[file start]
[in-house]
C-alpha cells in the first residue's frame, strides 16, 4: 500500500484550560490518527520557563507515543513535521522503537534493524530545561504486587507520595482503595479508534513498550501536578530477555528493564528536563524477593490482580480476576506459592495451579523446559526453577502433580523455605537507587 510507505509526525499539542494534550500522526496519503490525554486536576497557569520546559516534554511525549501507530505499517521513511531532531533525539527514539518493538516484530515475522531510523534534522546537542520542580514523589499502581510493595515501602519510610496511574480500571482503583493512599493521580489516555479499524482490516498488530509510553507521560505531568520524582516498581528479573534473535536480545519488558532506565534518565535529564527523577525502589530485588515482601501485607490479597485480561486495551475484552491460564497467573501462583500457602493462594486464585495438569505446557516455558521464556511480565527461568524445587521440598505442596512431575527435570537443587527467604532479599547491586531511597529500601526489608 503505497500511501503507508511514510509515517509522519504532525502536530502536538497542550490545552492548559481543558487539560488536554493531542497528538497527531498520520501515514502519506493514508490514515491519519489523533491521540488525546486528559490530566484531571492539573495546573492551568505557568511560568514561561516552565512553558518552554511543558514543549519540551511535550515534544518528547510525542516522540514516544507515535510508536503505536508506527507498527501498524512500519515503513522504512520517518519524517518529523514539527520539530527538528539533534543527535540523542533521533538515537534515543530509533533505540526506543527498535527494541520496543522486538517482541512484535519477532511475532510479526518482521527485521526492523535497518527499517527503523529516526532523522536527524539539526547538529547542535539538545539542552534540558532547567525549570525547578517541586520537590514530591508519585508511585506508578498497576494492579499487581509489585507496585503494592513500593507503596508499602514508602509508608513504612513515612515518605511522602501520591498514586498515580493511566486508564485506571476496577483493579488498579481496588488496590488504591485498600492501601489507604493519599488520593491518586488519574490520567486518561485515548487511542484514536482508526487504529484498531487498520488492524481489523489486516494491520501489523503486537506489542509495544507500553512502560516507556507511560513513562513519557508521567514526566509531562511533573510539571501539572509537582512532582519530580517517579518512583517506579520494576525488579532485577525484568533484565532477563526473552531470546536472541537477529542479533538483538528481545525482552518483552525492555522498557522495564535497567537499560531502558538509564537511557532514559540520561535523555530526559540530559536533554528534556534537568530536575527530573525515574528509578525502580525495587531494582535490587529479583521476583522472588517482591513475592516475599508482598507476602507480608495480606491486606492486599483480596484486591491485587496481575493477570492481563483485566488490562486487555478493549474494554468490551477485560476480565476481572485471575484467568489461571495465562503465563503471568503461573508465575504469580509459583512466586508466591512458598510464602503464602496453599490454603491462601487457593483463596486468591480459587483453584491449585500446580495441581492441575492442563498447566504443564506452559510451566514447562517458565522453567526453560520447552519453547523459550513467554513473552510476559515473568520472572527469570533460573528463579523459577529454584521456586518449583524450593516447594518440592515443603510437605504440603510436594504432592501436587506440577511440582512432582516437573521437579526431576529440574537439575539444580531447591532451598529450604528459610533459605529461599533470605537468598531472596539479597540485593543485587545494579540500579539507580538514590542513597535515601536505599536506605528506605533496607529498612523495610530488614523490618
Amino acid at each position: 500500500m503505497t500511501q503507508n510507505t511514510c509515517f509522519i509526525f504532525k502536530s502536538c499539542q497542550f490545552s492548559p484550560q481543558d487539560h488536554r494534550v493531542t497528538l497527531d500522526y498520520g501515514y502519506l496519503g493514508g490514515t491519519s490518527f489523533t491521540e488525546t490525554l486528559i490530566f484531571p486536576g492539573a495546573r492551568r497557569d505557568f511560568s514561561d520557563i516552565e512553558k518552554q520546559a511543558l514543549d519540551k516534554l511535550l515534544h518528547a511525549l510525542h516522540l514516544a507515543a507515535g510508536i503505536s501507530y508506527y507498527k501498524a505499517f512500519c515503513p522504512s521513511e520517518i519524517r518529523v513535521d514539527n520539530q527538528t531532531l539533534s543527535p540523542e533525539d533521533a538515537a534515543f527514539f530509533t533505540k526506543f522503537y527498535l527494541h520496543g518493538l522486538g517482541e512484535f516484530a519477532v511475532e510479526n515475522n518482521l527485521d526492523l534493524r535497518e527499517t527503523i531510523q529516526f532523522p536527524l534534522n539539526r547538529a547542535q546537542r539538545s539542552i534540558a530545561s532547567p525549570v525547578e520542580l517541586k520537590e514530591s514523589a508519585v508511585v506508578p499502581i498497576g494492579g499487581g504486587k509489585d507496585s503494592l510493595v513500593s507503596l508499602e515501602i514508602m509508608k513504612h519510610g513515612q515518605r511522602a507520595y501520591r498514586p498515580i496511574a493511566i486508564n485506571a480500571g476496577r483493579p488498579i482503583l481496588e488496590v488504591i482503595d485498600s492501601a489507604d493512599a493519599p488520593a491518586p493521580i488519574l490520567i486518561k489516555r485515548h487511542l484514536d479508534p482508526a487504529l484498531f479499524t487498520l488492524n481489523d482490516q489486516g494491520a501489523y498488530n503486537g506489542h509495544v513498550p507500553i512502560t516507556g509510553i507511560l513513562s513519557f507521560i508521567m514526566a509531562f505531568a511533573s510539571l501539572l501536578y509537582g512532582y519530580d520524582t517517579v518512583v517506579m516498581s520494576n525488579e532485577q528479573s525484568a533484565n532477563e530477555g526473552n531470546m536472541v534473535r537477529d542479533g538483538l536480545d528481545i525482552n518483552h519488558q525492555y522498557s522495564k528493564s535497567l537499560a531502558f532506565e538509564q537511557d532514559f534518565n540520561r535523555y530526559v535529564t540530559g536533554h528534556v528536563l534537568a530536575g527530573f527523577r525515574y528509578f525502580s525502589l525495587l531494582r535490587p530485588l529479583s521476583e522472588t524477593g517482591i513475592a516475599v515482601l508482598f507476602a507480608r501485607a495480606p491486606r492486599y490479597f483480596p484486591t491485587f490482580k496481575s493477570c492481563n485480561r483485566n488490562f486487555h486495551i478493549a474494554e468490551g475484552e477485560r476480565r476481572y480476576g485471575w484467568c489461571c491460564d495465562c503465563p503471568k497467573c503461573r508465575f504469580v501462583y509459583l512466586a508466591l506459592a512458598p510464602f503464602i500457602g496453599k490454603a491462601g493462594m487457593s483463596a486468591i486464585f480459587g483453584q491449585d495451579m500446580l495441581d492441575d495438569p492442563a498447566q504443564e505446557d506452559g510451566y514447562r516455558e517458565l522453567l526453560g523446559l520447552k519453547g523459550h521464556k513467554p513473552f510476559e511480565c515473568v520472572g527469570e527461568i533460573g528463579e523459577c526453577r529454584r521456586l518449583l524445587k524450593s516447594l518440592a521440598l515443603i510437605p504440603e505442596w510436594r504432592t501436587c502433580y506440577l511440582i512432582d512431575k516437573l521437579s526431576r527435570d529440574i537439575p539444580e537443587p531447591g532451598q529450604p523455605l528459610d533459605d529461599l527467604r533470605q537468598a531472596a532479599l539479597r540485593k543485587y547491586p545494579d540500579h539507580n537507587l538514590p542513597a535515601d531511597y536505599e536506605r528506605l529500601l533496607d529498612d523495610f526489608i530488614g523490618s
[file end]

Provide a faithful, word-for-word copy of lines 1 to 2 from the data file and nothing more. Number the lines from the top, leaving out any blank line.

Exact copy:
[in-house]
C-alpha cells in the first residue's frame, strides 16, 4: 500500500484550560490518527520557563507515543513535521522503537534493524530545561504486587507520595482503595479508534513498550501536578530477555528493564528536563524477593490482580480476576506459592495451579523446559526453577502433580523455605537507587 510507505509526525499539542494534550500522526496519503490525554486536576497557569520546559516534554511525549501507530505499517521513511531532531533525539527514539518493538516484530515475522531510523534534522546537542520542580514523589499502581510493595515501602519510610496511574480500571482503583493512599493521580489516555479499524482490516498488530509510553507521560505531568520524582516498581528479573534473535536480545519488558532506565534518565535529564527523577525502589530485588515482601501485607490479597485480561486495551475484552491460564497467573501462583500457602493462594486464585495438569505446557516455558521464556511480565527461568524445587521440598505442596512431575527435570537443587527467604532479599547491586531511597529500601526489608 503505497500511501503507508511514510509515517509522519504532525502536530502536538497542550490545552492548559481543558487539560488536554493531542497528538497527531498520520501515514502519506493514508490514515491519519489523533491521540488525546486528559490530566484531571492539573495546573492551568505557568511560568514561561516552565512553558518552554511543558514543549519540551511535550515534544518528547510525542516522540514516544507515535510508536503505536508506527507498527501498524512500519515503513522504512520517518519524517518529523514539527520539530527538528539533534543527535540523542533521533538515537534515543530509533533505540526506543527498535527494541520496543522486538517482541512484535519477532511475532510479526518482521527485521526492523535497518527499517527503523529516526532523522536527524539539526547538529547542535539538545539542552534540558532547567525549570525547578517541586520537590514530591508519585508511585506508578498497576494492579499487581509489585507496585503494592513500593507503596508499602514508602509508608513504612513515612515518605511522602501520591498514586498515580493511566486508564485506571476496577483493579488498579481496588488496590488504591485498600492501601489507604493519599488520593491518586488519574490520567486518561485515548487511542484514536482508526487504529484498531487498520488492524481489523489486516494491520501489523503486537506489542509495544507500553512502560516507556507511560513513562513519557508521567514526566509531562511533573510539571501539572509537582512532582519530580517517579518512583517506579520494576525488579532485577525484568533484565532477563526473552531470546536472541537477529542479533538483538528481545525482552518483552525492555522498557522495564535497567537499560531502558538509564537511557532514559540520561535523555530526559540530559536533554528534556534537568530536575527530573525515574528509578525502580525495587531494582535490587529479583521476583522472588517482591513475592516475599508482598507476602507480608495480606491486606492486599483480596484486591491485587496481575493477570492481563483485566488490562486487555478493549474494554468490551477485560476480565476481572485471575484467568489461571495465562503465563503471568503461573508465575504469580509459583512466586508466591512458598510464602503464602496453599490454603491462601487457593483463596486468591480459587483453584491449585500446580495441581492441575492442563498447566504443564506452559510451566514447562517458565522453567526453560520447552519453547523459550513467554513473552510476559515473568520472572527469570533460573528463579523459577529454584521456586518449583524450593516447594518440592515443603510437605504440603510436594504432592501436587506440577511440582512432582516437573521437579526431576529440574537439575539444580531447591532451598529450604528459610533459605529461599533470605537468598531472596539479597540485593543485587545494579540500579539507580538514590542513597535515601536505599536506605528506605533496607529498612523495610530488614523490618